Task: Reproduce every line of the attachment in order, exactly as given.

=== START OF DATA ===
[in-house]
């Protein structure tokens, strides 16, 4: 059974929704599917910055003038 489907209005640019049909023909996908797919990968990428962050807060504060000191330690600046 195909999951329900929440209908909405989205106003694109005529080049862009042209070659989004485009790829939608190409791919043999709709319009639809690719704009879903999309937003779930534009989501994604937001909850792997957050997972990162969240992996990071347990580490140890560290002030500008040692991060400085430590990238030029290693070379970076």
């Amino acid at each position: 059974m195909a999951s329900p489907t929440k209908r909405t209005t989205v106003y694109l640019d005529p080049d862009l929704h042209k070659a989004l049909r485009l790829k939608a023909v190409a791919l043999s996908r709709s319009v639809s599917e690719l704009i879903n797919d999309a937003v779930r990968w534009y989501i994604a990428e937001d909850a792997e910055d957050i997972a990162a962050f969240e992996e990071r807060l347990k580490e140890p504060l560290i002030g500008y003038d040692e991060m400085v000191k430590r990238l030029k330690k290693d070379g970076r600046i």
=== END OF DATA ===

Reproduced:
[in-house]
């Protein structure tokens, strides 16, 4: 059974929704599917910055003038 489907209005640019049909023909996908797919990968990428962050807060504060000191330690600046 195909999951329900929440209908909405989205106003694109005529080049862009042209070659989004485009790829939608190409791919043999709709319009639809690719704009879903999309937003779930534009989501994604937001909850792997957050997972990162969240992996990071347990580490140890560290002030500008040692991060400085430590990238030029290693070379970076």
């Amino acid at each position: 059974m195909a999951s329900p489907t929440k209908r909405t209005t989205v106003y694109l640019d005529p080049d862009l929704h042209k070659a989004l049909r485009l790829k939608a023909v190409a791919l043999s996908r709709s319009v639809s599917e690719l704009i879903n797919d999309a937003v779930r990968w534009y989501i994604a990428e937001d909850a792997e910055d957050i997972a990162a962050f969240e992996e990071r807060l347990k580490e140890p504060l560290i002030g500008y003038d040692e991060m400085v000191k430590r990238l030029k330690k290693d070379g970076r600046i």